At the outset, only a small number of people have served in the executive and legislative branches due to our lack of term limits and very little turnover in these positions. Indeed, as shown below, the position of county executive has only been held by five individuals since it was created.

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And, in the 7th District where I live and am running to serve as legislator, the legislative seat has been held by one man and his son from the time the legislature was created in 1974. In other words, no one outside of a single family has ever represented the 7th district in the legislature.

Exploring what Chemung County can do to bring about positive change under our current charter is, however, about much more than who sits in the elected seats. The charter itself is riddled with untapped potential, specifically as it relates to the legislature. Indeed, it says the legislature – not any other branch of local government – shall be the policy-determining body of the county.

The charter further provides that the legislature has the power to:

Quote

[M]ake such studies and investigations as it deems to be in the best interests of the County and in connection therewith to obtain and employ professional and technical advice, appoint temporary advisory boards of citizens, subpoena witnesses, administer oaths, and require the production of books, papers and other evidence deemed necessary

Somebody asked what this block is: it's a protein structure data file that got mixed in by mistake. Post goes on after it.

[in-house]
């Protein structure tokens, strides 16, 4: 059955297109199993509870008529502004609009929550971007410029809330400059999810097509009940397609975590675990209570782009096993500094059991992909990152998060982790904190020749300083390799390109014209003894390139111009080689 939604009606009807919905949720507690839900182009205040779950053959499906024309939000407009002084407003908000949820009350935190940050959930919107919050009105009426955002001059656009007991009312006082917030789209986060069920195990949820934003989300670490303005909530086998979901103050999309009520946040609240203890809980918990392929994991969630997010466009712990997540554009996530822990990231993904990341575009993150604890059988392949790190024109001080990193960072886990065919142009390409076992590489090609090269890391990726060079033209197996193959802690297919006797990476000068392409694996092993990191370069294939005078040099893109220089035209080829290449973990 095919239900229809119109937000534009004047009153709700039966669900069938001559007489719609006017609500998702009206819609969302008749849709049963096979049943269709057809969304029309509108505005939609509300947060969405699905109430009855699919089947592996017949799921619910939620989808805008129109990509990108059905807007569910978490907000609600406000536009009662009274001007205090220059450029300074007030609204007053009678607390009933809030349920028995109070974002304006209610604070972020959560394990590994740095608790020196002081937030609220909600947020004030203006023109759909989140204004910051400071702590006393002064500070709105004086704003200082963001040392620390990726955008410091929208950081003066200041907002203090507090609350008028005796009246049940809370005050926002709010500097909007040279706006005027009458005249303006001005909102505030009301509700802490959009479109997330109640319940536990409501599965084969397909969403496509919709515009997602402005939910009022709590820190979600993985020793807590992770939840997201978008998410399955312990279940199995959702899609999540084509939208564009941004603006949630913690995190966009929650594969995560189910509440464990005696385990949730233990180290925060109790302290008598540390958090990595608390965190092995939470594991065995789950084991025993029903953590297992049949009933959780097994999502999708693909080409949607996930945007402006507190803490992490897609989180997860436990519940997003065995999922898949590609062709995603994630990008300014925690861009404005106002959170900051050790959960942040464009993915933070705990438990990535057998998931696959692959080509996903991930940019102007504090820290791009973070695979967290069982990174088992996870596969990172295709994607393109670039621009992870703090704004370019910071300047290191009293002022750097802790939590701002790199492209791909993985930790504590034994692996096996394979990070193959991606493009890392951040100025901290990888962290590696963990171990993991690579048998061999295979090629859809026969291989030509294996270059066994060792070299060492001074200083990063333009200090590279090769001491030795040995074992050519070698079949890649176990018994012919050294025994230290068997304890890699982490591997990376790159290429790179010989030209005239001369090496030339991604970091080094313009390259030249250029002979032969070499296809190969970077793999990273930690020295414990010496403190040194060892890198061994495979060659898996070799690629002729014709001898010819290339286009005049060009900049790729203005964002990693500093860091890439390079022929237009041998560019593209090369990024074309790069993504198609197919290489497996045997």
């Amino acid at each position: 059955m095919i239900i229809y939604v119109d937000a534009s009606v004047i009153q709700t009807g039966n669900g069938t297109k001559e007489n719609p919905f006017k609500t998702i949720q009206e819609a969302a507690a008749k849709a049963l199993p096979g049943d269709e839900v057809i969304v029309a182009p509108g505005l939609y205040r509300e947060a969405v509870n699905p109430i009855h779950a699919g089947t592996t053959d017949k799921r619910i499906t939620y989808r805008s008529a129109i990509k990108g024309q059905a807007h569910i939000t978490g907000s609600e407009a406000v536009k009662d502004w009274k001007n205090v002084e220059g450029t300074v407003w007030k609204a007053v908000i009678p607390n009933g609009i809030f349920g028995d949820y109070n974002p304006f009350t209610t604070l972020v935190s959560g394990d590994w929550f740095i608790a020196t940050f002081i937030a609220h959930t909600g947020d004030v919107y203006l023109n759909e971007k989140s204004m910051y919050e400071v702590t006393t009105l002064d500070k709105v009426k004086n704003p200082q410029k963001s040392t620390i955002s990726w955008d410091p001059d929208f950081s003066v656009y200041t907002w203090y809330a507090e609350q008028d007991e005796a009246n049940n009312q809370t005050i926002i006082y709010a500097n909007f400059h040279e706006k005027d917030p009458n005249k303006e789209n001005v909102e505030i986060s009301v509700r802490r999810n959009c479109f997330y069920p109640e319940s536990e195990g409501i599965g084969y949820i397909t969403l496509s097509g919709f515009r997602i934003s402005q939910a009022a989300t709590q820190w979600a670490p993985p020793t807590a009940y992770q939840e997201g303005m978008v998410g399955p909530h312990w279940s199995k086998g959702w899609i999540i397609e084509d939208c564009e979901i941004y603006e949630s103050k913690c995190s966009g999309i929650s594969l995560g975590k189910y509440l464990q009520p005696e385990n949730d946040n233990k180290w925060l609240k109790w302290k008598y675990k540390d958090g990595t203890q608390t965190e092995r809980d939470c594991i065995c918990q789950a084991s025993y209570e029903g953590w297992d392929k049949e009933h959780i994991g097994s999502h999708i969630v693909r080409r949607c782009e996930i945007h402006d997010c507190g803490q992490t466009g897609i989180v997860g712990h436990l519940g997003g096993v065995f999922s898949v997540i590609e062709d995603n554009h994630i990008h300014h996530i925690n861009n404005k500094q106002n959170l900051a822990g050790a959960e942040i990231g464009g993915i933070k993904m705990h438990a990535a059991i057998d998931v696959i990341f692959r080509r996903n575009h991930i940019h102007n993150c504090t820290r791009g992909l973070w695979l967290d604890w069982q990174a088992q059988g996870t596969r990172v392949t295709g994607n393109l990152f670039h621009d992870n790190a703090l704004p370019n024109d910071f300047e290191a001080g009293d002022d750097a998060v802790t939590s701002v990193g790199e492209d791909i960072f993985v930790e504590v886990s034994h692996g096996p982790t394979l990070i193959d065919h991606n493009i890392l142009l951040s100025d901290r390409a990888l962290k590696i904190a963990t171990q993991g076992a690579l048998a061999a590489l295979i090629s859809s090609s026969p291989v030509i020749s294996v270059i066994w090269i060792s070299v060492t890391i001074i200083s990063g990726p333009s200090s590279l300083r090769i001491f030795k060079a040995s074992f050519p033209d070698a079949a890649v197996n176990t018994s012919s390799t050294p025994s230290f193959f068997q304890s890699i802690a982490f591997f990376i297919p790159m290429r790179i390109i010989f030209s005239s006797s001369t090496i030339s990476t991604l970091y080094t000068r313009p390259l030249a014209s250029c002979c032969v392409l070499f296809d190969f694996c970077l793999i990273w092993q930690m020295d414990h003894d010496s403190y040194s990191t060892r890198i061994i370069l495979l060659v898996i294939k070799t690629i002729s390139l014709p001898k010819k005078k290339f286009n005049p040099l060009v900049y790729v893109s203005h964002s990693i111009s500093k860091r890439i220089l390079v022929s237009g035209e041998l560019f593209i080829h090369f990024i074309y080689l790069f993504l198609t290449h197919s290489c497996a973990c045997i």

or material to such study or inquiry.

Understanding where we came from is a critical part of determining where we are headed. When our community decided to adopt the charter in 1974, it deliberately included provisions to allow for a strong, proactive legislative body to act as a balance and check on the executive branch.

There are many smart, dedicated people who desire the opportunity and honor to serve on the legislature. It would be great to see what a fully utilized legislative branch could do toward helping to restore our community.

Christina Bruner-Sonsire is a local attorney and candidate for Chemung County Legislature

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Good information. I didn't realize rhe Executive position only goes back 40ish years.

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That history comes as a complete surprise to me as well. I’m certainly interested in reading the full charter now; and delve into the history and politics of it.

My family left after the ’72 flood and I returned in the mid-80’s to find a depressed economy where there had once been a bustling community. It seemed to be a commonly accepted fact that the effects of Agnes were to blame.

It seems fair to consider whether or not the added cost and bureaucracy created by the charter (during the same time frame) were a positive factor.

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“ a strong and proactive legislative body to act as balance and checks on the executive branch “ hmmm , what a concept !